The Vietnam War remains one of the most contentious events in American history. This book is a collection of essays that seeks to examine the current state of scholarship on the war and its aftermath. It is divided into five sections which address American presidents and the war, the conduct of the war in the field, the impact of the Tet Offensive, the meaning of the war and its lasting legacies. The purpose of the collection is to present the most recent contributions to the continuing academic and scholarly dialogue about one of the most momentous historical events of the twentieth century.
Table of Contents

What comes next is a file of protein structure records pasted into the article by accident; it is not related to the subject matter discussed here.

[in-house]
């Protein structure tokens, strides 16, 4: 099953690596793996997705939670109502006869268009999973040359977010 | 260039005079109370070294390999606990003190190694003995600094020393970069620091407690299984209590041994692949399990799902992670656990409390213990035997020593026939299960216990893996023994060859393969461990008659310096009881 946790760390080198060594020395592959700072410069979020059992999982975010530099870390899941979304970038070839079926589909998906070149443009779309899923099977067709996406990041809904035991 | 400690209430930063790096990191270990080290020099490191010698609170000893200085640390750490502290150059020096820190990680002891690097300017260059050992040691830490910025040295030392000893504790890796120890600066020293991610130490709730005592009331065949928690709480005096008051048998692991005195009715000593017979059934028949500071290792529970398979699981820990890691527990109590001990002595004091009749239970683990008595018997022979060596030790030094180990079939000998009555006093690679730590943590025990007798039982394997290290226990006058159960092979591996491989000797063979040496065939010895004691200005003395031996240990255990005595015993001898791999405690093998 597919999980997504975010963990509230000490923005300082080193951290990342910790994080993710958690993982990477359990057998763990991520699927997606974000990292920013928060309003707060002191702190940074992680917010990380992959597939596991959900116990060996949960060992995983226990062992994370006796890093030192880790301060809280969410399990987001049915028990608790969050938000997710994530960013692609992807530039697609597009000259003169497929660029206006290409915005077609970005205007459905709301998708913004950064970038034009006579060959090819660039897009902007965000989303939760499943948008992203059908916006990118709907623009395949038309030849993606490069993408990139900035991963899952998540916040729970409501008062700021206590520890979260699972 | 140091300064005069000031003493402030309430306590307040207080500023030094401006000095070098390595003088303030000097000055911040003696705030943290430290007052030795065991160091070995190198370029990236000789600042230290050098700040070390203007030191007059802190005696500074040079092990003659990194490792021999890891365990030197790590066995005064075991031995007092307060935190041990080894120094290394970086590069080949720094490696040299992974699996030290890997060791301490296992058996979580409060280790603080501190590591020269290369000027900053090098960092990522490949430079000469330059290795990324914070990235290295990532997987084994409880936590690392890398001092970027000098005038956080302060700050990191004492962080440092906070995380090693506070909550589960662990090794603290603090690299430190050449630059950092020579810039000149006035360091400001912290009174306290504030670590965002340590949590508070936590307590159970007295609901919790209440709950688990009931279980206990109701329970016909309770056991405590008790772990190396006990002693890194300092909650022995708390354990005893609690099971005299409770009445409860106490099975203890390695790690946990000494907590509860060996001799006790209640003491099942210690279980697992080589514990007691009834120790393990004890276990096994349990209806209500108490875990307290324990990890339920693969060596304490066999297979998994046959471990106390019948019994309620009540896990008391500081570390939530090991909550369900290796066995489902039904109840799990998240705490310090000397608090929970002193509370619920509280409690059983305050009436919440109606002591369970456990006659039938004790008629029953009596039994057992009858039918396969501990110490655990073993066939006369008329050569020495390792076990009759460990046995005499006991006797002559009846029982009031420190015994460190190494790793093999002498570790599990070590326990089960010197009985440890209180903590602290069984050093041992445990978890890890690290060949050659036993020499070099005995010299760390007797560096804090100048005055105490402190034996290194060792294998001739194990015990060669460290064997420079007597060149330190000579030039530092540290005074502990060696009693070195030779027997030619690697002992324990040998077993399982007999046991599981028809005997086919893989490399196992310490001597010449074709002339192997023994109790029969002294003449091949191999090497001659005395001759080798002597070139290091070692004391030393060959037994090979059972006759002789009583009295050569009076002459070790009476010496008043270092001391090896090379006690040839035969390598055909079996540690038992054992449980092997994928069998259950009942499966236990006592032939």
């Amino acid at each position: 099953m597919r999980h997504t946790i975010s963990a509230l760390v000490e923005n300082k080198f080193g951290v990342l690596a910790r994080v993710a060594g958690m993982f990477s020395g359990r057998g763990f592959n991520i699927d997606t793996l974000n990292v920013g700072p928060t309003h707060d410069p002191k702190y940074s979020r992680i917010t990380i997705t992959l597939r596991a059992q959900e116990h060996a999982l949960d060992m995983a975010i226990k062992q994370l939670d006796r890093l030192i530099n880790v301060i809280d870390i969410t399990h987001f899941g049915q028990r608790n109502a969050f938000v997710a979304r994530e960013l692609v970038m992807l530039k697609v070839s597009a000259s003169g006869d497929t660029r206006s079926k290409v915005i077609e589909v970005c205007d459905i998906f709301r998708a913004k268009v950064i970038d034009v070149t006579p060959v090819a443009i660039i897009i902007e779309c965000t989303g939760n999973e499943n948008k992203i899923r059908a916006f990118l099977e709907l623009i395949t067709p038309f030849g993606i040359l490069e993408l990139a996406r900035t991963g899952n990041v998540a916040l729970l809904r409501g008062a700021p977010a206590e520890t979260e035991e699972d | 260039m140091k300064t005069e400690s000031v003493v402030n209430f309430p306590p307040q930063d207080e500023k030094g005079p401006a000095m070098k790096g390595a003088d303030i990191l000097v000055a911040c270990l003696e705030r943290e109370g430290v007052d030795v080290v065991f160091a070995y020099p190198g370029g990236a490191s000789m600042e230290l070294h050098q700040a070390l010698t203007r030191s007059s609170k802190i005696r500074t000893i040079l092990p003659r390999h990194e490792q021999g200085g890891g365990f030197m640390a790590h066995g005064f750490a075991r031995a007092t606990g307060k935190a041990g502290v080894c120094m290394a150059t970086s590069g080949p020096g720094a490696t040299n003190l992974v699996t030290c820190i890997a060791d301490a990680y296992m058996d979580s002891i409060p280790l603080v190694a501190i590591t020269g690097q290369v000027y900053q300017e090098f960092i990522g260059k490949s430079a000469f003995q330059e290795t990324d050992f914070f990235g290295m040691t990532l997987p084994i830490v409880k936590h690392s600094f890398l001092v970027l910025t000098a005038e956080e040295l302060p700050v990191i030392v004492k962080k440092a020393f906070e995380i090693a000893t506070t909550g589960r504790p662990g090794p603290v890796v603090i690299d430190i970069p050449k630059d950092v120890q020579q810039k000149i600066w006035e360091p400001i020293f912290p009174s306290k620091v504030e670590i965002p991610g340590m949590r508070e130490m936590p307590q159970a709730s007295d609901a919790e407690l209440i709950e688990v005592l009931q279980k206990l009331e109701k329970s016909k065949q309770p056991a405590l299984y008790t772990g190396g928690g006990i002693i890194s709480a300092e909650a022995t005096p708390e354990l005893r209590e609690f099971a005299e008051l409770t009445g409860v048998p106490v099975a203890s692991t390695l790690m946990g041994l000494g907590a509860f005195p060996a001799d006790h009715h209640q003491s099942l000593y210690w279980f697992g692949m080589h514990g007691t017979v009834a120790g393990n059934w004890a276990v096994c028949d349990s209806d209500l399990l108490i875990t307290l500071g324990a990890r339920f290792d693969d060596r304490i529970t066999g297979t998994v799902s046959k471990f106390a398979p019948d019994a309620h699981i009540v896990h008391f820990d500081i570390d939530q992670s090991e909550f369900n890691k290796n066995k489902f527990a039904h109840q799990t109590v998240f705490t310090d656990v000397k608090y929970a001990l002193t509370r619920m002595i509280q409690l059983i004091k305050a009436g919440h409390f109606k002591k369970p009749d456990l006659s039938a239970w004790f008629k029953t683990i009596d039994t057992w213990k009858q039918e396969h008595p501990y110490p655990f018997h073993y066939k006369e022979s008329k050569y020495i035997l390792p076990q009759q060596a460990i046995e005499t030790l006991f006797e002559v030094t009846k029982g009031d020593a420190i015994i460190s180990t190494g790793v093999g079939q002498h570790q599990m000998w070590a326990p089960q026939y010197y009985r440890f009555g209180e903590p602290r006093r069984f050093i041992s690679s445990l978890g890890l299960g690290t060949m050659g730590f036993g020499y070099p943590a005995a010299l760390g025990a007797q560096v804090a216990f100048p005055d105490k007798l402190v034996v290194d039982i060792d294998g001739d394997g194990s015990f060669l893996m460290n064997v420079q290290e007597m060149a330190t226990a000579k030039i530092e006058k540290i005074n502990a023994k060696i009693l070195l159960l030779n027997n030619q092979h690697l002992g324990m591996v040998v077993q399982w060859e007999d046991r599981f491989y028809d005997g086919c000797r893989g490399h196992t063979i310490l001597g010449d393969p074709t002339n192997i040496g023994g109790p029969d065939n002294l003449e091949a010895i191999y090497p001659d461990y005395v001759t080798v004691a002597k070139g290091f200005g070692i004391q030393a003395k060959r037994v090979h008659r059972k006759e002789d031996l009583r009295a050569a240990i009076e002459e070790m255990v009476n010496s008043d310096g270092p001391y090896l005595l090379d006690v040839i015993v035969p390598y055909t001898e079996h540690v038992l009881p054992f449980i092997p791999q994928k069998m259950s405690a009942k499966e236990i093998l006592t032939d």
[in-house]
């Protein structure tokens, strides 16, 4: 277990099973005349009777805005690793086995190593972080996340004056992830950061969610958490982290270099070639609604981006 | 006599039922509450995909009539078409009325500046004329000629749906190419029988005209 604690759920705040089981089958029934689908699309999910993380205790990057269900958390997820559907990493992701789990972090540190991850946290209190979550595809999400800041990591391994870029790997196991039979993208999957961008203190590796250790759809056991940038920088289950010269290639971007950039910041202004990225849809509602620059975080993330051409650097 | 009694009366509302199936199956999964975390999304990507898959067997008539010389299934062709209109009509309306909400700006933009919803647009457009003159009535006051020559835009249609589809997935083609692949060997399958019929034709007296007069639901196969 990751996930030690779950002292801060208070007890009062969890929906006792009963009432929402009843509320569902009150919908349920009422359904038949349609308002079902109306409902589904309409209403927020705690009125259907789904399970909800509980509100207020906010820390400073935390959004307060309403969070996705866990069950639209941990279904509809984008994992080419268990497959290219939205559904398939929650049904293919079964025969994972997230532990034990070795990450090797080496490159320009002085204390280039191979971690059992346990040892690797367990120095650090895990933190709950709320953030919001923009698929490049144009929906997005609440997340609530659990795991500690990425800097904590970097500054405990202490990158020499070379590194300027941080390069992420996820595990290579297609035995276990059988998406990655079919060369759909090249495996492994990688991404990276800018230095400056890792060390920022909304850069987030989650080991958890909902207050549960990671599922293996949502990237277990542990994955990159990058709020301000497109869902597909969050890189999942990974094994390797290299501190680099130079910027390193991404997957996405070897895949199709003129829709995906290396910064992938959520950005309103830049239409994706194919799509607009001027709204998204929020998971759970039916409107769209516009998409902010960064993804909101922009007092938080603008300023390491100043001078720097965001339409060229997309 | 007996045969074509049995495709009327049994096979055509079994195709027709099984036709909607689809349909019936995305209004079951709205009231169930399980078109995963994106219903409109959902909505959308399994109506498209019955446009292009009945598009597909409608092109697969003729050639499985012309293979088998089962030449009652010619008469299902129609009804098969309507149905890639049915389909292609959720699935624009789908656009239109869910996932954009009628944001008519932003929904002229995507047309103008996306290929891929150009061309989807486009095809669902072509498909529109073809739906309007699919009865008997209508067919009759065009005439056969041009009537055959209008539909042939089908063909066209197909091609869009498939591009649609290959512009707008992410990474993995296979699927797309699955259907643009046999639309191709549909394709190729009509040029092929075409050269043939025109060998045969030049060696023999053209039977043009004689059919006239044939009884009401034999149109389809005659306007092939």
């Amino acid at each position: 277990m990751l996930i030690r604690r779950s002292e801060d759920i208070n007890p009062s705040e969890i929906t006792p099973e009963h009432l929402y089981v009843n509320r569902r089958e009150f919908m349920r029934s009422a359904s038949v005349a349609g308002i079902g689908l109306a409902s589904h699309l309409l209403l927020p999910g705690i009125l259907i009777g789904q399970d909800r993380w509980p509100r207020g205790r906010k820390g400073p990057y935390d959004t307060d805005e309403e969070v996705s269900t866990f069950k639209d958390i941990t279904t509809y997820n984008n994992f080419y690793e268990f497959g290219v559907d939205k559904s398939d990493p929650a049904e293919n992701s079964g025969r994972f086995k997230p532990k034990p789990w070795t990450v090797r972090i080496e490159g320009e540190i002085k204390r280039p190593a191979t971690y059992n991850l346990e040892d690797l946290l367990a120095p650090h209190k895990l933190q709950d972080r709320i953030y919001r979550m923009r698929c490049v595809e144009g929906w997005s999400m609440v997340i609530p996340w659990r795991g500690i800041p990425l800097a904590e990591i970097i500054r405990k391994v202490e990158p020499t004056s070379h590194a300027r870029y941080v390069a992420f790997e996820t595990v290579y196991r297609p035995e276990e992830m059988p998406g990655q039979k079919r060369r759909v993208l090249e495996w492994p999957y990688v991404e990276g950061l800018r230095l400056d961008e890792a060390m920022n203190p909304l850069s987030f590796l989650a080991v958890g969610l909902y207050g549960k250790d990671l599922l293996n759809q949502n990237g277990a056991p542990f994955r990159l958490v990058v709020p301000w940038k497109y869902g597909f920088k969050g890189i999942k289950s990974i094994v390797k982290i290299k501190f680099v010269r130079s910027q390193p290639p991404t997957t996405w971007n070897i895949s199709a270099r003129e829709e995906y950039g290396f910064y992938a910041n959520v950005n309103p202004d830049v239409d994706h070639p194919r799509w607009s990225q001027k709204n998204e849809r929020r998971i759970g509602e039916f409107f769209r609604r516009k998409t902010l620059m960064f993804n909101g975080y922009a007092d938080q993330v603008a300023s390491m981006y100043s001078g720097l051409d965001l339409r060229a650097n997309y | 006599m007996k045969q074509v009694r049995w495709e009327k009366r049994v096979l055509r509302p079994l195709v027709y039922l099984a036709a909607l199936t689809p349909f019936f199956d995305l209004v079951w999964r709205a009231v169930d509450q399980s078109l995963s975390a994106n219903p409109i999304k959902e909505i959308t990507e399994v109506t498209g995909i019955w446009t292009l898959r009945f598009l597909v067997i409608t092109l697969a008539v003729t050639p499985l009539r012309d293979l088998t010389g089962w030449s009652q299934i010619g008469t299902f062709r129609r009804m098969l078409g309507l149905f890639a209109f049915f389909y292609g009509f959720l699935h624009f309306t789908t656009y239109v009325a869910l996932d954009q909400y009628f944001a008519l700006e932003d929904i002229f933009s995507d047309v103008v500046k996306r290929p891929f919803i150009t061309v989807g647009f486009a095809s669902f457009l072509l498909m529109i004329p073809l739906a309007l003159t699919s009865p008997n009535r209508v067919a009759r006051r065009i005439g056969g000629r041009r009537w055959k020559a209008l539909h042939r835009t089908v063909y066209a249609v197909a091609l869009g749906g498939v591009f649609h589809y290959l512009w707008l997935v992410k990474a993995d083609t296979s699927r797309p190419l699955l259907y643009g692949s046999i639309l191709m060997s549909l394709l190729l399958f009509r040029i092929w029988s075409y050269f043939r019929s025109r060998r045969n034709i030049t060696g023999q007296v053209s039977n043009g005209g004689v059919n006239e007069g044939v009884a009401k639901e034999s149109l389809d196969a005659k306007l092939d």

Contents: Part I US Presidents and the Vietnam War: What did Eisenhower tell Kennedy about Indochina? The politics of misperception, Fred I. Greenstein and Richard H. Immerman; Vietnam: Mr Johnson's war - or Mr Eisenhower's?, Edward Cuddy; The mythology surrounding Lyndon Johnson, his advisers and the 1965 decision to escalate the Vietnam War, David M. Barrett; Lyndon Johnson and Vietnam, Fredrik Logevall; Differing evaluations of Vietnamization, Scott Sigmund Gartner; Public opinion and foreign policy: the Nixon administration and the pursuit of peace with honor in Vietnam, Andrew Z. Katz; Nixon's nuclear ploy, William Burr and Jeffrey Kimball. Part II Prosecution of the War: To change a war: General Harold K. Johnson and the Provn study, Lewis Sorley; Winning the Vietnam War: Westmoreland's approach in two documents, John M. Carland; Calley's ghost, Phillip Beidler; The attack on Cap Mui Lay, Vietnam, July 1968, Faris R. Kirkland; North Vietnam's final offensive: strategic endgame nonpareil, Merle L. Pribbenow. Part III Tet and Khe Sanh: Khe Sanh - from the perspective of the North Vietnamese communists, Ang Cheng Guan; The meaning of Tet, Victor Davis Hanson; Appropriating Tet, Richard Falk. Part IV Looking Back on the Vietnam War: Why the United States fought in Vietnam, Larry Berman and Stephen R. Routh; 'Dominos', dynamos, and the Vietnam War, Gareth Porter; How we won in Vietnam, Viet D. Dinh; Vietnam in retrospect: could we have won?, Jeffrey Record. Part V Legacies of the Vietnam War: What are the lessons of Vietnam?, David Fromkin and James Chace; Presidential decisionmaking and Vietnam: lessons for strategists, Joseph R. Cerami; Vietnam, American foreign policy, and the uses of history, George Herring; In the shadow of the dragon: doctrine and the US army after Vietnam, Roger J. Spiller; The 'unlessons' of Vietnam, James J. Wirtz; Index.